The origin of ultra high energy cosmic rays remains a mystery. It represents the challenge of finding the nature of the most powerful particle accelerators in the Universe, which exhibit collisions with center of mass energies about 100 times those attainable at the LHC. During their acceleration process, they produce high energy gamma-rays and neutrinos. These secondary messengers reveal clues about the extreme environments around stellar or supermassive black holes. I will present models of the powerful cosmic engines associated with black holes and review the possible sources candidates in light of some recent developments in Multimessenger Astrophysics.

        Speaker: Dr Noemie Globus
      • 11:45 AM
        Particle acceleration in AGN jets 18m

        Jets of active galactic nuclei are observed from less than parsec scale to mega-parsec scale. They are powerful particle accelerators shining across the electromagnetic spectrum. In this talk, (1) I’ll mainly present our analytical and numerical works on shear acceleration. Recent observations indicate a synchrotron origin of X-ray emission in kpc-scale, which requires in-situ acceleration of electrons up to near PeV energies. We found an exact solution of the steady-state Fokker-Planck equation for shear acceleration. This produces a power-law spectrum with an exponential-like cut-off for particles, which can naturally explain the multi-wavelength observations of the kpc-scale jets, such as Centaurus A and 3C 273. Our relativistic MHD simulations and test-particle simulations validate the assumptions of our analytical theory and show that protons can be accelerated to the Hillas limit via shear acceleration. (2) I’ll also briefly discuss the particle acceleration mechanisms in sub-pc scale jets, especially for the limb-brightened structures.

        Speaker: Dr Jieshuang Wang
      • 12:03 PM
        Extreme particle acceleration at AGN jet termination shocks 18m

        Extragalactic plasma jets are some of the few astrophysical environments able to confine ultra-high energy cosmic rays, but whether they are capable of accelerating these particles is unknown. In this work, we revisit particle acceleration at relativistic magnetized shocks beyond the local uniform field approximation, by considering the global transverse structure of the jet. Using large two-dimensional particle-in-cell simulations of a relativistic electron-ion plasma jet, we show that the termination shock forming at the interface with the ambient medium accelerates particles up to the confinement limit. The radial structure of the jet magnetic field leads to a relativistic velocity shear that excites a von Kármán vortex street in the downstream medium trailing behind an over-pressured bubble filled with cosmic rays. Particles are efficiently accelerated at each crossing of the shear flow boundary layers. These findings support that extragalactic plasma jets may be capable of producing ultra-high energy cosmic rays. This extreme particle acceleration mechanism may also apply to microquasar jets.

        Speaker: Prof. Gwenael Giacinti (Tsung-Dao Lee Institute & Shanghai Jiao Tong University)
    • 12:21 PM 2:00 PM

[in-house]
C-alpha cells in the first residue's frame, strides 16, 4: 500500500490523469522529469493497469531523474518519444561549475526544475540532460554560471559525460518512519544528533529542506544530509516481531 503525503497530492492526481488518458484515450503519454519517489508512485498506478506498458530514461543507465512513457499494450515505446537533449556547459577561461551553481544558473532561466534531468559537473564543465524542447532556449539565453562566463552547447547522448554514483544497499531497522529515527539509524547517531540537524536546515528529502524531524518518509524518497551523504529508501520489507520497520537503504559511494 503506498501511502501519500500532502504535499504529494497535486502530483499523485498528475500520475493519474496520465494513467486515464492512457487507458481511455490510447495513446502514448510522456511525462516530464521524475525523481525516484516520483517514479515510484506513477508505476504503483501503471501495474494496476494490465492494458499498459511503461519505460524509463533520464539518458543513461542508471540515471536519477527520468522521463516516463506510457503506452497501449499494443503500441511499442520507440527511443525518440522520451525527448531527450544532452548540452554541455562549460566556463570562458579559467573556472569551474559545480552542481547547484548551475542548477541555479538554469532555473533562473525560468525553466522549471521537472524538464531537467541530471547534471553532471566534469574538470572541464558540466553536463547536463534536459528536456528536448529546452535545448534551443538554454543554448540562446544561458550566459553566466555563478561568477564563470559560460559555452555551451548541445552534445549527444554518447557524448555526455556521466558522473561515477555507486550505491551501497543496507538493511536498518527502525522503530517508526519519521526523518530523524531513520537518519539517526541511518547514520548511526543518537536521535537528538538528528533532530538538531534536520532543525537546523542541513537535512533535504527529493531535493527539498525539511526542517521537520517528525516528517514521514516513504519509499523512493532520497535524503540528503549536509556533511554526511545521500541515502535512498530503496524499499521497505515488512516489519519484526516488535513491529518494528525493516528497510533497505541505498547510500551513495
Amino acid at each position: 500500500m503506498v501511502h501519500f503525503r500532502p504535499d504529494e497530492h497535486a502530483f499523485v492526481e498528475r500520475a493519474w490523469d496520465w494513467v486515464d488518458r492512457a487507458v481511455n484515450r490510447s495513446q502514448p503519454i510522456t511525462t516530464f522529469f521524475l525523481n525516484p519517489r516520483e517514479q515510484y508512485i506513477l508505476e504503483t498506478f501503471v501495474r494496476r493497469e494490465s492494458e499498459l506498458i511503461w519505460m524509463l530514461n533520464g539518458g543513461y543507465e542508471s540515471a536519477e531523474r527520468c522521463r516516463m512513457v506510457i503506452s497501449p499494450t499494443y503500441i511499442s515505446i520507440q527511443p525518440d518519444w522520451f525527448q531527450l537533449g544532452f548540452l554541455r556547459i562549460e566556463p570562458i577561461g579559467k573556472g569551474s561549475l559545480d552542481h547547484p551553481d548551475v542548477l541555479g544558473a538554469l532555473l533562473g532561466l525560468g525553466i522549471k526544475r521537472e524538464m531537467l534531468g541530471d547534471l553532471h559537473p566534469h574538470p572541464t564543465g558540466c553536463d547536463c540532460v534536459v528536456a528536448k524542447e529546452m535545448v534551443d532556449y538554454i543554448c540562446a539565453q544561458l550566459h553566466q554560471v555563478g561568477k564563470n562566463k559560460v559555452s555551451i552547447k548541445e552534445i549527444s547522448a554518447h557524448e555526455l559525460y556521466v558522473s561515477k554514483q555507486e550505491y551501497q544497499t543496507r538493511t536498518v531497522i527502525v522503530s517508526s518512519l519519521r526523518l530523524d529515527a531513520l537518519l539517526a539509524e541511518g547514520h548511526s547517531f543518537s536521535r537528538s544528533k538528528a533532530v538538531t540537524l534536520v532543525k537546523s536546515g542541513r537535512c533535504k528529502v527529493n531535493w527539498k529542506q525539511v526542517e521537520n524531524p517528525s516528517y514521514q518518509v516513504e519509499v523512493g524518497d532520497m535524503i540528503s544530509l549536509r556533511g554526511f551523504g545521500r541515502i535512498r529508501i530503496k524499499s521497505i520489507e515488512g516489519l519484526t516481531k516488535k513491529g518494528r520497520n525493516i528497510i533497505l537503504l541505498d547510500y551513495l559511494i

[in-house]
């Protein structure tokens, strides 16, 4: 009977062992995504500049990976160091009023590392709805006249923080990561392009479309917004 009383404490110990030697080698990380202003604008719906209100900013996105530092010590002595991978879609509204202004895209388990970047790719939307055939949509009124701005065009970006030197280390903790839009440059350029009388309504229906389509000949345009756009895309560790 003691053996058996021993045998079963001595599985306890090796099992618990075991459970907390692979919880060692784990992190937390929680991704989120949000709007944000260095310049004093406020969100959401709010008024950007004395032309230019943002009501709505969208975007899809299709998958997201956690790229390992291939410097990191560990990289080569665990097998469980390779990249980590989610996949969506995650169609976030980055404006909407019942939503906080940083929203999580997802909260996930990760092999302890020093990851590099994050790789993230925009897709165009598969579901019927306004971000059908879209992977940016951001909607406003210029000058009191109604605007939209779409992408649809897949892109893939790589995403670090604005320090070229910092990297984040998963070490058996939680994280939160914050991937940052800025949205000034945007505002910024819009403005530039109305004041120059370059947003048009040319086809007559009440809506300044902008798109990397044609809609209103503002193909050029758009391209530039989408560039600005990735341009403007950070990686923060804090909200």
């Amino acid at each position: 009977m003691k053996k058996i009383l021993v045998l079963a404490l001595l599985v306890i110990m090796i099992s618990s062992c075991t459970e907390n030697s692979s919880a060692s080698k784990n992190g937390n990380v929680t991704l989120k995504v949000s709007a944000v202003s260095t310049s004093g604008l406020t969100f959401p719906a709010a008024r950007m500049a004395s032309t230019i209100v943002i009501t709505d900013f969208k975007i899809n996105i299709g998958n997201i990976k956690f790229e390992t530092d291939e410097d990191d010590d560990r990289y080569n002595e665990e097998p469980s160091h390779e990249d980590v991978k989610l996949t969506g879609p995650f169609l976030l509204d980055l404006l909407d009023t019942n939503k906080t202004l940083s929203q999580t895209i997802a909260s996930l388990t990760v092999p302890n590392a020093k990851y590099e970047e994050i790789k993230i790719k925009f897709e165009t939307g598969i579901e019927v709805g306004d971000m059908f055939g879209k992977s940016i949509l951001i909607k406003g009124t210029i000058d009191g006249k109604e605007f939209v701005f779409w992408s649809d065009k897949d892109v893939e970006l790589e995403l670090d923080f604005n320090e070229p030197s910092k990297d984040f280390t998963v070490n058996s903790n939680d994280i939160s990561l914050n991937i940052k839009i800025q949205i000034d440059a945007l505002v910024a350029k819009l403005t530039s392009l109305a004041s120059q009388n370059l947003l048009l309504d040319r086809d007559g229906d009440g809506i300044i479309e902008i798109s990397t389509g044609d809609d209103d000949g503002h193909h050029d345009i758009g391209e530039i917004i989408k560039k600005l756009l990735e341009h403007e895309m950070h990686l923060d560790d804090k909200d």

Lunch Break 1h 39m
    • 2:00 PM 3:29 PM
      Nuclear transients: TDEs, QPEs, and Changing-look AGNs
      • 2:00 PM
        X-raying extreme nuclear transients 35m

        In recent years, time-domain surveys have revealed new, transient accretion phenomena that defy all predictions. We witness stars getting ripped apart by black holes (known as Tidal Disruption Events) and Active Galactic Nuclei that suddenly accrete material at rates orders of magnitude faster than disk theory predicts. A key to explaining much of this staggering behavior is to probe close to the black hole, as seen in X- rays. In this talk, I will discuss some recent results on TDEs, changing-look AGN and a newly discovered class of transients, Quasi Periodic Eruptions, all of which are furthering our understanding of the extreme accretion environments around supermassive black holes.

        Speaker: Prof. Erin Kara
      • 2:35 PM
        Tidal Disruption Events in XMM-Newton slew survey and some preliminary results of LEIA 18m

        Tidal disruption event (TDE), where a star is ripped apart by the strong tidal forces of a supermassive black hole (SMBH), creates an impulse of accretion, resulting in bright flare that decays in time-scales of months to years, thus provides a unique tool to detect dormant black holes and investigate the accretion process around SMBH. We have built a sample of highly variable X-ray sources, including several TDE candidates, from XMM-Newton slew survey (XMMSL) by comparing their fluxes with that measured in RASS. Here we will talk about the highly variable X-ray sources and a detailed multiwavelength analysis of one TDE which shows brightening in both optical/UV and X-ray band. Besides, XMMSL has similar energy coverage and sensitivity in soft X-ray as Einstein Probe (EP), and the variable content of XMMSL can be used as a reference for the long-term variable and transient sources that EP will detect. An experimental module of the EP-WXT telescope, namely LEIA, was launched on July 27, 2022 and has started its regular scientific surveys since Nov. 2022. In this talk, we will also briefly introduce some preliminary results of LEIA.